Posts by paulchakalian

The Sound of Glacial Calving

Posted by on May 19, 2015 in All Posts, Featured Posts, News, Science, Uncategorized | 0 comments

The Sound of Glacial Calving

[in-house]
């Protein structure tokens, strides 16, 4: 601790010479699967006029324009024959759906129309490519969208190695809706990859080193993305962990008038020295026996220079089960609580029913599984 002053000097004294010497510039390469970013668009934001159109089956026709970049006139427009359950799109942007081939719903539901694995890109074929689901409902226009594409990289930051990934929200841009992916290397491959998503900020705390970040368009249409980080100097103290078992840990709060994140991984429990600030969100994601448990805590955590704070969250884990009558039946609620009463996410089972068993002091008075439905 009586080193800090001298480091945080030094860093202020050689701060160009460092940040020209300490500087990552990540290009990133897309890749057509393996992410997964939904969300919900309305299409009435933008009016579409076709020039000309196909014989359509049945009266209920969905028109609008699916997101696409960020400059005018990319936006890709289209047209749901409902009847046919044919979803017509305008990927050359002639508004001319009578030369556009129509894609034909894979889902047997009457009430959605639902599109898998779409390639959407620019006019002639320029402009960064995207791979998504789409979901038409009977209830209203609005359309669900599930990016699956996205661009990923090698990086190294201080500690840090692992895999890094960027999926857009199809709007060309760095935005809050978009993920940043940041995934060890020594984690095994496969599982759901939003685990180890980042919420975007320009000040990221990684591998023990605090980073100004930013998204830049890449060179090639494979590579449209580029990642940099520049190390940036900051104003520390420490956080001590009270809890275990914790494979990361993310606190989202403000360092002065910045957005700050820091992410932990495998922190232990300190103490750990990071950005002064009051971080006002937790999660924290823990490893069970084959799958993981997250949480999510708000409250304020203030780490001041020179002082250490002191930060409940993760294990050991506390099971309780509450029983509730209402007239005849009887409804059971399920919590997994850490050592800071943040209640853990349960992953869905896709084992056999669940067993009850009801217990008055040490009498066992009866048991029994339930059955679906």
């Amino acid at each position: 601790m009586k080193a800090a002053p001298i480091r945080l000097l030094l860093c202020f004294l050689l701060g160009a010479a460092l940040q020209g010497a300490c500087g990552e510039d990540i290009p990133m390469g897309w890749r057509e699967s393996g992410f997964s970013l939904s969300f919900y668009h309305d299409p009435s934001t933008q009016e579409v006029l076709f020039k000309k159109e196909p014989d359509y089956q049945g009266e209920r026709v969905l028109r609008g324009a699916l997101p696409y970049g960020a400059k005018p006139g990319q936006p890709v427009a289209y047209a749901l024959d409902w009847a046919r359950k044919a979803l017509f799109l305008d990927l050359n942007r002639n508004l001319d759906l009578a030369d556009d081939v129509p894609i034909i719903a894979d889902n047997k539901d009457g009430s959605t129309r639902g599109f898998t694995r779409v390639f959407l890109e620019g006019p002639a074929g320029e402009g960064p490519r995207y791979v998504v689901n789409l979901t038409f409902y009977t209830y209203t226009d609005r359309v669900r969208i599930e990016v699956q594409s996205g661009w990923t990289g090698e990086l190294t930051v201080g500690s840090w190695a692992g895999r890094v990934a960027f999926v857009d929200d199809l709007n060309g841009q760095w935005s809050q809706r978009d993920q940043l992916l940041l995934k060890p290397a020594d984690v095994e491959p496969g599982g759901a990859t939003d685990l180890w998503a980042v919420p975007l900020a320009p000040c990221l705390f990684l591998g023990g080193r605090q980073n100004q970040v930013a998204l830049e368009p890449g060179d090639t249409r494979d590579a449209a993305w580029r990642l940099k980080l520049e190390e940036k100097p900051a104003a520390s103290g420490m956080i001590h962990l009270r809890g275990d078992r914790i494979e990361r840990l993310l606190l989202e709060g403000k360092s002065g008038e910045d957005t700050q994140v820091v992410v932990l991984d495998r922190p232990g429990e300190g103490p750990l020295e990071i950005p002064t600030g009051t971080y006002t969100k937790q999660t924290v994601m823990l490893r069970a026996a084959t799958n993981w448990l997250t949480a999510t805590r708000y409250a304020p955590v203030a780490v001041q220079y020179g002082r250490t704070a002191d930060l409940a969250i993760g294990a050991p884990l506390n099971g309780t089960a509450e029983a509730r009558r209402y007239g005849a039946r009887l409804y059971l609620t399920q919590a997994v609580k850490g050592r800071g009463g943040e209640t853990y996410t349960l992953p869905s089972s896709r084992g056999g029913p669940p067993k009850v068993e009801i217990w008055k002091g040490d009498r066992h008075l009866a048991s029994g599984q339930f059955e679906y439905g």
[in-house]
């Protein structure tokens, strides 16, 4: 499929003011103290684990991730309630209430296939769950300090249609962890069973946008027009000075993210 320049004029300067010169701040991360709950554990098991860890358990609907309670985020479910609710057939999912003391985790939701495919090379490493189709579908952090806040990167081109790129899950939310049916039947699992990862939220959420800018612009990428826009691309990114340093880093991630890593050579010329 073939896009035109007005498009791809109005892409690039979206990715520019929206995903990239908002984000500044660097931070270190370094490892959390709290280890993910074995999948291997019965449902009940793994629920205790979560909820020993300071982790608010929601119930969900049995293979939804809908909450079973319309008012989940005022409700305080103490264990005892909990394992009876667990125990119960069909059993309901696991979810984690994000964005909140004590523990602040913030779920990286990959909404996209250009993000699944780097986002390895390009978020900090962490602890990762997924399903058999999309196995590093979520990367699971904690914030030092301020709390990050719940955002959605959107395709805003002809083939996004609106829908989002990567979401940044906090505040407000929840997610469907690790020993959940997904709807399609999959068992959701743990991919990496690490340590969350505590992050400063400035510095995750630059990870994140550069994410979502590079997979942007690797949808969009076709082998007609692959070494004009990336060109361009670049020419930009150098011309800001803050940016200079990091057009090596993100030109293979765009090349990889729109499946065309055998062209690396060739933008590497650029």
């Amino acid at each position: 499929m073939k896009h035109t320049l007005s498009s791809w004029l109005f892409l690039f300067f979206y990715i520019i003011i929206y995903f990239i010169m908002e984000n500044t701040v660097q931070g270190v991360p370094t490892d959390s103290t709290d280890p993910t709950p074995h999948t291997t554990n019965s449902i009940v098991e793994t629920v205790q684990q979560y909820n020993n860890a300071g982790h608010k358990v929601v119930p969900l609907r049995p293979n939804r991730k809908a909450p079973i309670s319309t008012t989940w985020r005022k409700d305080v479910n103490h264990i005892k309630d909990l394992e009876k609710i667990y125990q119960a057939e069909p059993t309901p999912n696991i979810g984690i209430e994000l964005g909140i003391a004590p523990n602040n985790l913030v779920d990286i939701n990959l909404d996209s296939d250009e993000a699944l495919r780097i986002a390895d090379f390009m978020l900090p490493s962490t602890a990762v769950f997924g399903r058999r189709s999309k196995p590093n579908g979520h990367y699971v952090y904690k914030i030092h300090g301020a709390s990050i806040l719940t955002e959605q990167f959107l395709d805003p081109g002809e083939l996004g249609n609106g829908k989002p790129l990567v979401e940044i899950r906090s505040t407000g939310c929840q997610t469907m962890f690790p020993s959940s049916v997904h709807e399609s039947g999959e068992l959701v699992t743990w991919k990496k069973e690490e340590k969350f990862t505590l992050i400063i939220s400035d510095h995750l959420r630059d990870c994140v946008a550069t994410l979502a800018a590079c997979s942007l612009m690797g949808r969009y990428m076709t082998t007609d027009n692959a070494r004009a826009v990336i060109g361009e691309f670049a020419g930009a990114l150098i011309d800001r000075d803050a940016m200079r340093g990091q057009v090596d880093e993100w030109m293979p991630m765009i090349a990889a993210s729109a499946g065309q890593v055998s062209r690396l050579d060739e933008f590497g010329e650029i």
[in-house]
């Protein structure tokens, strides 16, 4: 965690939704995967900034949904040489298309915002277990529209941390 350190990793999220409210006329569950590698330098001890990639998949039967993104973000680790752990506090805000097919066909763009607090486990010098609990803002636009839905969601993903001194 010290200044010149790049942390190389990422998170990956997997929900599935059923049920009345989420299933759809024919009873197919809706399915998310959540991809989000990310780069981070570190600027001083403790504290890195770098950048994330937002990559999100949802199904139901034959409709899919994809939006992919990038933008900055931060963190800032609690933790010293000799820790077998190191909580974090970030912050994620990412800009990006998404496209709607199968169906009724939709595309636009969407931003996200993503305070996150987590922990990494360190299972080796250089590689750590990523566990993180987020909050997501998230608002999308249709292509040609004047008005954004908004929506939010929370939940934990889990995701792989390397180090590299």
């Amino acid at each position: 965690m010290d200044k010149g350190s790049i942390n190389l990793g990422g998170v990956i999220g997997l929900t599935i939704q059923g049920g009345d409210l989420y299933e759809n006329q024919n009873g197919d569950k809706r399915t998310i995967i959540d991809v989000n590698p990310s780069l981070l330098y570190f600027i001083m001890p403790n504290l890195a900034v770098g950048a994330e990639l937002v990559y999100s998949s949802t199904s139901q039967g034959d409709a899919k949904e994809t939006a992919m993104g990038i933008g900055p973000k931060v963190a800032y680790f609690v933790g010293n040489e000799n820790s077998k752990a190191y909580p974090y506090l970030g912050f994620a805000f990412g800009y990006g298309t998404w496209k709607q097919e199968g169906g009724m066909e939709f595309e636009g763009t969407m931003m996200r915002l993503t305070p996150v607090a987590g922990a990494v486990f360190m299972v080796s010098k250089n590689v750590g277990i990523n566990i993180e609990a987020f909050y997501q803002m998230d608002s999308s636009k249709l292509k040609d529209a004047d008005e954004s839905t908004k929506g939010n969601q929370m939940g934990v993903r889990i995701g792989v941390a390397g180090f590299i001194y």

Spread the News:ShareListening to the unique creaks and cracks of an arctic fjord, six researchers affiliated with the Polish Academy of Sciences recorded the sounds glaciers make as they break off into water. The recordings are being used in an important effort to better understand this process of breaking off, called calving. Glacial calving is “poorly understood” according to the researchers who published a new article in the scientific journal, Geophysical Research Letters, titled, Underwater acoustic signatures of glacier calving. However, through their research they successfully identified three distinct ways that glaciers calve, typical subaerial, sliding subaerial, and submarine. Basically, whether the piece of ice breaking off was falling outward from the top of the glacier, like a person jumping off the top, sliding straight down the face of the glacier, like something very slowly sliding off the top, or was actually breaking off underwater and shooting up to the surface, like a person swimming back up after falling in. Although glaciers around the world, by definition, are all large masses of ice that last year-round and slowly move, they vary in size, shape, speed, and importantly, location. Eventually, many glaciers terminate at bodies of water. Glaciers that terminate at bodies of water with tidal patterns, like oceans fjords, and sounds, are called tidewater glaciers. Tidewater glaciers are a form of calving glaciers, which break off into chunks as they push forward into bodies of water, creating icebergs. This new article adds to our understanding of this process in a novel way. By recording the sounds of the calving process the researches overcame previous obstacles in monitoring these events. In the past, keeping track of tidewater glacial calving was difficult due to the lack of sunlight in the poles and the poor quality of satellite imagery. However, using relatively cheap and simple underwater microphones, called hydrophones, attached to a buoy, the researches identified the distinct sound signatures of the ice slowly melting, cracking and expanding, and eventually, breaking off from the glacier altogether. The researchers then combined the calving sound signatures with photographs from a GoPro camera they had set up to monitor the events visually, allowing them to identify and confirm the three distinct types of calving. They say that by continuing to monitor the underwater sounds glaciers make, scientists will be able collect more data on how, and how much, glaciers around the world are breaking off into the bodies of water in which they terminate. This will help to better understand the calving process itself, as well as allow them to keep better track of how quickly glaciers are melting due to climate change. This is important, because tidewater glaciers contribute more water to global sea level rise than any other type of glacier, and by some counts, contribute more water to sea level rise than the Antarctic and Greenland Ice Sheets combined. By establishing the connection between the visual and audio information the researches established that these sound signatures did in fact correspond to these particular types of events, and presumably, could be used on its own in the future– giving scientist a cheap and easy monitoring tool to gauge glacier calving around the world. Spread the...